Drop your daughter off on time. No, not ten minutes early - at that point, I'm trying to get organized, and I don't want to entertain you or your daughter. Not even if she's really excited to be there, or you have somewhere else to be. I need a few minutes to get my head together and figure out what I forgot.
Pick up on time. If you're early, wait outside - don't disrupt the entire group. And don't be late - I want to go home and eat, because I probably didn't have time after work. (Obviously, things happen, but more than once a year is too often.)
If you have something you want to talk about, either talk to me after the meeting, or call/email a day or two before the meeting. Leaving me a message at two on the day of the meeting may not even get to me until I get home.
If you owe us money, pay promptly. I don't volunteer because I like being a bill collector.
Respect the deadlines. If camp forms/cookie orders/permission slips are due on a certain date, don't show up two weeks later with them.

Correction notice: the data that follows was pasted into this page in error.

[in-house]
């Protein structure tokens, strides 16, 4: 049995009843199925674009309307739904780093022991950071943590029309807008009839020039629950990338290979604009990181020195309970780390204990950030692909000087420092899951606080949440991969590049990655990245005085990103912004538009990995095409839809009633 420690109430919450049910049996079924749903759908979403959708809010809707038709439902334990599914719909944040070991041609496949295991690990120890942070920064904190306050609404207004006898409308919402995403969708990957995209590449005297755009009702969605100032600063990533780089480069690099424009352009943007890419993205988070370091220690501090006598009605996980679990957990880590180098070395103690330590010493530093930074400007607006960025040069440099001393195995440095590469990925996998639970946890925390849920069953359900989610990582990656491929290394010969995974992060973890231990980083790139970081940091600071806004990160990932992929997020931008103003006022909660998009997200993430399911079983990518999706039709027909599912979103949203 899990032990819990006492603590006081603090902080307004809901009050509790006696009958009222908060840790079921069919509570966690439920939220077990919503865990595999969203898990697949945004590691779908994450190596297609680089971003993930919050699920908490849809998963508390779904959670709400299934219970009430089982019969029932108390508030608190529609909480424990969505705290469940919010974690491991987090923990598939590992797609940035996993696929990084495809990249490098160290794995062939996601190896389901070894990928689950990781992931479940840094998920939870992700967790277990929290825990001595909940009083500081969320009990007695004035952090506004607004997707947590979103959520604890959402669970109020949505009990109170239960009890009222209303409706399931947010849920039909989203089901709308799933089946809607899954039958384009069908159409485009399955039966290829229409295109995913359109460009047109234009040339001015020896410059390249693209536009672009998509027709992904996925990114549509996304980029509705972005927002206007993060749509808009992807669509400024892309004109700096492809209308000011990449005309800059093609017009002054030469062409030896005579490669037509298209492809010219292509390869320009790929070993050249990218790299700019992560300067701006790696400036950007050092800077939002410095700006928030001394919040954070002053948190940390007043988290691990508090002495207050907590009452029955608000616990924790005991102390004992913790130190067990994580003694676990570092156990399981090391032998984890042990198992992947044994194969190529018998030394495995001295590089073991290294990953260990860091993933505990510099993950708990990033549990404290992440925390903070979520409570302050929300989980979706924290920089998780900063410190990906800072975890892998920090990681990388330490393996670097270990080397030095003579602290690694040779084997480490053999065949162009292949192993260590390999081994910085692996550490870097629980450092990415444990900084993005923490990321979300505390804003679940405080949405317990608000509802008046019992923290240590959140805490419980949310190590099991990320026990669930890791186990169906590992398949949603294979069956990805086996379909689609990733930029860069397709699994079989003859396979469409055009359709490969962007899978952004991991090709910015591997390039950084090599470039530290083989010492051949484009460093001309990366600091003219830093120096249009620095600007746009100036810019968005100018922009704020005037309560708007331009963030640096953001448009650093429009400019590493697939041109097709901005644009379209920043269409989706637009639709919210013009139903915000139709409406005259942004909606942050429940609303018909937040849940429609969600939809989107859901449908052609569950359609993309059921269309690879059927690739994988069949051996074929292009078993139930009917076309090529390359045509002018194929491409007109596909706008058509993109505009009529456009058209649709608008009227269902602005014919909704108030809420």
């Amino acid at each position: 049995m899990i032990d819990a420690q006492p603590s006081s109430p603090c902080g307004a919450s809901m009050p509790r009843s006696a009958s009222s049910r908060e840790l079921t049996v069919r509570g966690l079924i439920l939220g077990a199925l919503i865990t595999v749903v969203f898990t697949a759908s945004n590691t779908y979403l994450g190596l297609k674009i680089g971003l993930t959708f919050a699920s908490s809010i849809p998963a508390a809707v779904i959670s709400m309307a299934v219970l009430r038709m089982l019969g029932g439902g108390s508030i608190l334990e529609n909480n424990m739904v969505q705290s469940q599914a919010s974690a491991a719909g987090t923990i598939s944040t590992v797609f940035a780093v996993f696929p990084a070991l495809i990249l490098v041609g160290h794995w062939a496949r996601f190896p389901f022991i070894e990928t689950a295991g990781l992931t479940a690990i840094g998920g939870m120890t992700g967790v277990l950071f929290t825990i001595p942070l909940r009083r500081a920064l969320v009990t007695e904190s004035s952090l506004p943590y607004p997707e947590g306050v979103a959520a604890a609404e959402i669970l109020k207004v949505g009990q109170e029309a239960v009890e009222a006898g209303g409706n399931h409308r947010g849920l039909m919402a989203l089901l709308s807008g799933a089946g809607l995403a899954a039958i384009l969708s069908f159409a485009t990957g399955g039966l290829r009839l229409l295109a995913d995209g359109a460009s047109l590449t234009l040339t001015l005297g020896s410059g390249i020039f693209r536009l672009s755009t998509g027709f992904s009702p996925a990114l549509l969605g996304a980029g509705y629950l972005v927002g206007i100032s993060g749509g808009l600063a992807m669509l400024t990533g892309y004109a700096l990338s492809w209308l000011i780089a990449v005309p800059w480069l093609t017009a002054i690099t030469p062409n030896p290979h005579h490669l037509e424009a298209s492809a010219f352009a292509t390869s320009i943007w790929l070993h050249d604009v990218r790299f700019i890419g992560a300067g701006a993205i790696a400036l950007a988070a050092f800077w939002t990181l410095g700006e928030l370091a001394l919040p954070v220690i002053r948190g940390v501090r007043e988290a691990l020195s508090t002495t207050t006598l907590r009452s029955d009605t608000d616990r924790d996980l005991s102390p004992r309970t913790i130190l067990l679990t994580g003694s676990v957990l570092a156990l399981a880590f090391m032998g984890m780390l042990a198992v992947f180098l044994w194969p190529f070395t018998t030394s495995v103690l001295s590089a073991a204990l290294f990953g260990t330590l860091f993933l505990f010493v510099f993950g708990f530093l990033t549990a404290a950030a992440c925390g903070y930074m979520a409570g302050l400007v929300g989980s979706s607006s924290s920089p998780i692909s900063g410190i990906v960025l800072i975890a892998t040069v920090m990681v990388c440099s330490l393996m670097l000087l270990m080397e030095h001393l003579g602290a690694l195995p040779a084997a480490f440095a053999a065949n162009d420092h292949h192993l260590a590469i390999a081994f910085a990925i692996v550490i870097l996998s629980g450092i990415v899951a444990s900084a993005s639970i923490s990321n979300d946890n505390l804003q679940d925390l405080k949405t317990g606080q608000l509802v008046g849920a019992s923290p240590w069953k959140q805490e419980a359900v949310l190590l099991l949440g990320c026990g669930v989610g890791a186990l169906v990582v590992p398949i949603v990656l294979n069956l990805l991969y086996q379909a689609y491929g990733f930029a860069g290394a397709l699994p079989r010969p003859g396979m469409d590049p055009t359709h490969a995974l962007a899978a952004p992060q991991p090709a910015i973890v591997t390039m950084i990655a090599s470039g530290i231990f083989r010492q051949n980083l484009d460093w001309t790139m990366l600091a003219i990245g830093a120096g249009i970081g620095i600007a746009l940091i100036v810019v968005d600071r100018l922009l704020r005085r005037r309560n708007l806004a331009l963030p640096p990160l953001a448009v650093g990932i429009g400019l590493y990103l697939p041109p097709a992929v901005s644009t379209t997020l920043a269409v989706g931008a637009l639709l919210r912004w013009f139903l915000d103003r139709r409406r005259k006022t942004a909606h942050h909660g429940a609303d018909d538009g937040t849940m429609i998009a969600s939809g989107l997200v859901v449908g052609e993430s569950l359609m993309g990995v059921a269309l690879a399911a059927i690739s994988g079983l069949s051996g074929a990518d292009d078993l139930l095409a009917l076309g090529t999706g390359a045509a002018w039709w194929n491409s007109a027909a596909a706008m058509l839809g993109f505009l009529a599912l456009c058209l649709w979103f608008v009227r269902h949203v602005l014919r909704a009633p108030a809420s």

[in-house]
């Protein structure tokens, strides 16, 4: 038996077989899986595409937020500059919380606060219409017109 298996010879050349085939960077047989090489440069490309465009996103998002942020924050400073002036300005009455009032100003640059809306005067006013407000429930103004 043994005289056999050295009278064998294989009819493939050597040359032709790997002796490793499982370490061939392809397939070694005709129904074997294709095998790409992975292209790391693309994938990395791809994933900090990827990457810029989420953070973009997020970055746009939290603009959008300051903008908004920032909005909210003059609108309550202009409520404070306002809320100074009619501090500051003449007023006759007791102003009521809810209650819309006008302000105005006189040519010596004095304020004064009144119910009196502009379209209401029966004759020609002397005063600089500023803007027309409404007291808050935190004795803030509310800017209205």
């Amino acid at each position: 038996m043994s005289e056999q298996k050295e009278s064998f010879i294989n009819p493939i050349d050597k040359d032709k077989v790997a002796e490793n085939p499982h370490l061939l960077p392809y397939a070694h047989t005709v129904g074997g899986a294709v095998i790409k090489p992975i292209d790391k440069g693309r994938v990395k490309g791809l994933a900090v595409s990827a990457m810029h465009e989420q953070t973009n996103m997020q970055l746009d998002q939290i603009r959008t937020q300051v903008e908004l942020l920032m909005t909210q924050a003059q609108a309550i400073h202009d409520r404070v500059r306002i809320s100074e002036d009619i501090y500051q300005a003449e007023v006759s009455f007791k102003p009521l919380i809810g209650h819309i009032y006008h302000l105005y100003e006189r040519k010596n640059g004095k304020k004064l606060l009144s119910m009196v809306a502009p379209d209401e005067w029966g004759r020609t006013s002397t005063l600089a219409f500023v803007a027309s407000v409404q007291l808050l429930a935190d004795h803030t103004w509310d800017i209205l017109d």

Help where you can. Be the person who volunteers when we need a hand, and then follow through without needing a reminder.
Get your daughter there. When she isn't allowed to come because she's grounded or you dont feel like driving her, it's a hassle - we've bought supplies we don't need, or she won't be ready to do the next part of whatever we're working on so we have to spend extra time catching her up. She'll miss some due to illness or other commitments - don't add to it if you don't have to.
Show her that you're proud of her. I see girls achieve amazing things every year, and it's sad when their parents don't recognize that.
That's what I want for Chrjstmas.